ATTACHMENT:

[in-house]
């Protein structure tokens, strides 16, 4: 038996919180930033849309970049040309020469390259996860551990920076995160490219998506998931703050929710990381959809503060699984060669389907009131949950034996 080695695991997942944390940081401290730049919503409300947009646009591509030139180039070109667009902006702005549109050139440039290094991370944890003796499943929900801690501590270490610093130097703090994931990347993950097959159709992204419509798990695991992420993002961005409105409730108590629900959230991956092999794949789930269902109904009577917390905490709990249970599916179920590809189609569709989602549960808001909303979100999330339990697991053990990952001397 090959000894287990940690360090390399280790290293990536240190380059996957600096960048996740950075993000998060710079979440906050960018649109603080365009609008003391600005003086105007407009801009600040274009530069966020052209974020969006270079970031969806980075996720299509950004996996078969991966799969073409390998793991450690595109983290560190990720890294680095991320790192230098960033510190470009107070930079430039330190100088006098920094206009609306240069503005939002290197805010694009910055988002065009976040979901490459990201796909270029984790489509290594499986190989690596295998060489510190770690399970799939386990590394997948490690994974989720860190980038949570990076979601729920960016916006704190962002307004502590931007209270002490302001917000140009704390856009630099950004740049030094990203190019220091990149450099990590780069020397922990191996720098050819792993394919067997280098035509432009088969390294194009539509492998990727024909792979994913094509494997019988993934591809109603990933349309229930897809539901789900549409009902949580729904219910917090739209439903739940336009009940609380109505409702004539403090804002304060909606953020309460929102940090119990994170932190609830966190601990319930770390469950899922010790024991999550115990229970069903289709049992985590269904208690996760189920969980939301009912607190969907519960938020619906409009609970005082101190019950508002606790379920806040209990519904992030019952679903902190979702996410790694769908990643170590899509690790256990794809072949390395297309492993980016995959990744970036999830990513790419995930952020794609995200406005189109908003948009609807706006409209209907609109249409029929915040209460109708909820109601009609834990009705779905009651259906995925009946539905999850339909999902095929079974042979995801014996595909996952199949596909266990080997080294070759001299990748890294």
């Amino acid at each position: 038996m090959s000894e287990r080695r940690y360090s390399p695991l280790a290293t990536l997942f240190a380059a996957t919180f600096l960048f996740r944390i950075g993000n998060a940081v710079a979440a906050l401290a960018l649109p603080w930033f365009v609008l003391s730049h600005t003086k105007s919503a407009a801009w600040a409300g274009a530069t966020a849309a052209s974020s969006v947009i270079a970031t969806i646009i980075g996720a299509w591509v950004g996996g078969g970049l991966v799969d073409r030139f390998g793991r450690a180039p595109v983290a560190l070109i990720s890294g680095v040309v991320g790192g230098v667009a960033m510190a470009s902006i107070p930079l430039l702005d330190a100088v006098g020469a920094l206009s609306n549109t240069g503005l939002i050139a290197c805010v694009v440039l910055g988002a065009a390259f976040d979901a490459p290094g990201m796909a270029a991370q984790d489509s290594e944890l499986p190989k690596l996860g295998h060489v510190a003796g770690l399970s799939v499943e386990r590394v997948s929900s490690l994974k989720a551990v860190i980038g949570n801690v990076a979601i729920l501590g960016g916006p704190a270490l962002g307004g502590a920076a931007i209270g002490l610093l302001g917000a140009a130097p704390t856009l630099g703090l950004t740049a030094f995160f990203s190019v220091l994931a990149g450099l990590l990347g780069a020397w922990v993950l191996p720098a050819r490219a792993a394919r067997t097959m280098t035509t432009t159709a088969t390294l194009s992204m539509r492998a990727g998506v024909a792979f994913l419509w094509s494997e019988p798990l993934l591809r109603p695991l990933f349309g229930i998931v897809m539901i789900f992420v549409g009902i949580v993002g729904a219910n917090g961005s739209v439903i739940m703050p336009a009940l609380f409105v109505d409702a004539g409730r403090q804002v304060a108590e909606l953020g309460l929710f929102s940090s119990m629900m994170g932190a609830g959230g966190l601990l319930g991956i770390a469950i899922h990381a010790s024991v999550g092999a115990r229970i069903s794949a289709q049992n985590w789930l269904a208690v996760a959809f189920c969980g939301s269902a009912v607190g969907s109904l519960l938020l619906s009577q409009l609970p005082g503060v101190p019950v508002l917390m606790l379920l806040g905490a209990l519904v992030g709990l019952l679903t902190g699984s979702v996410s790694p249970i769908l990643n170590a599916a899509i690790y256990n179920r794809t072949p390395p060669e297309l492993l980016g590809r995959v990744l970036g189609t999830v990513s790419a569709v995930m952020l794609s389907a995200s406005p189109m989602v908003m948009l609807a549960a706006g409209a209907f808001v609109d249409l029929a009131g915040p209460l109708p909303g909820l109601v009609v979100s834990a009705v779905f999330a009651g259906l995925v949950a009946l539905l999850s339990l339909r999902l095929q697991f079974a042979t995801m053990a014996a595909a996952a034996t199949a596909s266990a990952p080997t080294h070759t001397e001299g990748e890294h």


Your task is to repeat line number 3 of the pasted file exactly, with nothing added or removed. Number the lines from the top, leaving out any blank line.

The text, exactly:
């Amino acid at each position: 038996m090959s000894e287990r080695r940690y360090s390399p695991l280790a290293t990536l997942f240190a380059a996957t919180f600096l960048f996740r944390i950075g993000n998060a940081v710079a979440a906050l401290a960018l649109p603080w930033f365009v609008l003391s730049h600005t003086k105007s919503a407009a801009w600040a409300g274009a530069t966020a849309a052209s974020s969006v947009i270079a970031t969806i646009i980075g996720a299509w591509v950004g996996g078969g970049l991966v799969d073409r030139f390998g793991r450690a180039p595109v983290a560190l070109i990720s890294g680095v040309v991320g790192g230098v667009a960033m510190a470009s902006i107070p930079l430039l702005d330190a100088v006098g020469a920094l206009s609306n549109t240069g503005l939002i050139a290197c805010v694009v440039l910055g988002a065009a390259f976040d979901a490459p290094g990201m796909a270029a991370q984790d489509s290594e944890l499986p190989k690596l996860g295998h060489v510190a003796g770690l399970s799939v499943e386990r590394v997948s929900s490690l994974k989720a551990v860190i980038g949570n801690v990076a979601i729920l501590g960016g916006p704190a270490l962002g307004g502590a920076a931007i209270g002490l610093l302001g917000a140009a130097p704390t856009l630099g703090l950004t740049a030094f995160f990203s190019v220091l994931a990149g450099l990590l990347g780069a020397w922990v993950l191996p720098a050819r490219a792993a394919r067997t097959m280098t035509t432009t159709a088969t390294l194009s992204m539509r492998a990727g998506v024909a792979f994913l419509w094509s494997e019988p798990l993934l591809r109603p695991l990933f349309g229930i998931v897809m539901i789900f992420v549409g009902i949580v993002g729904a219910n917090g961005s739209v439903i739940m703050p336009a009940l609380f409105v109505d409702a004539g409730r403090q804002v304060a108590e909606l953020g309460l929710f929102s940090s119990m629900m994170g932190a609830g959230g966190l601990l319930g991956i770390a469950i899922h990381a010790s024991v999550g092999a115990r229970i069903s794949a289709q049992n985590w789930l269904a208690v996760a959809f189920c969980g939301s269902a009912v607190g969907s109904l519960l938020l619906s009577q409009l609970p005082g503060v101190p019950v508002l917390m606790l379920l806040g905490a209990l519904v992030g709990l019952l679903t902190g699984s979702v996410s790694p249970i769908l990643n170590a599916a899509i690790y256990n179920r794809t072949p390395p060669e297309l492993l980016g590809r995959v990744l970036g189609t999830v990513s790419a569709v995930m952020l794609s389907a995200s406005p189109m989602v908003m948009l609807a549960a706006g409209a209907f808001v609109d249409l029929a009131g915040p209460l109708p909303g909820l109601v009609v979100s834990a009705v779905f999330a009651g259906l995925v949950a009946l539905l999850s339990l339909r999902l095929q697991f079974a042979t995801m053990a014996a595909a996952a034996t199949a596909s266990a990952p080997t080294h070759t001397e001299g990748e890294h």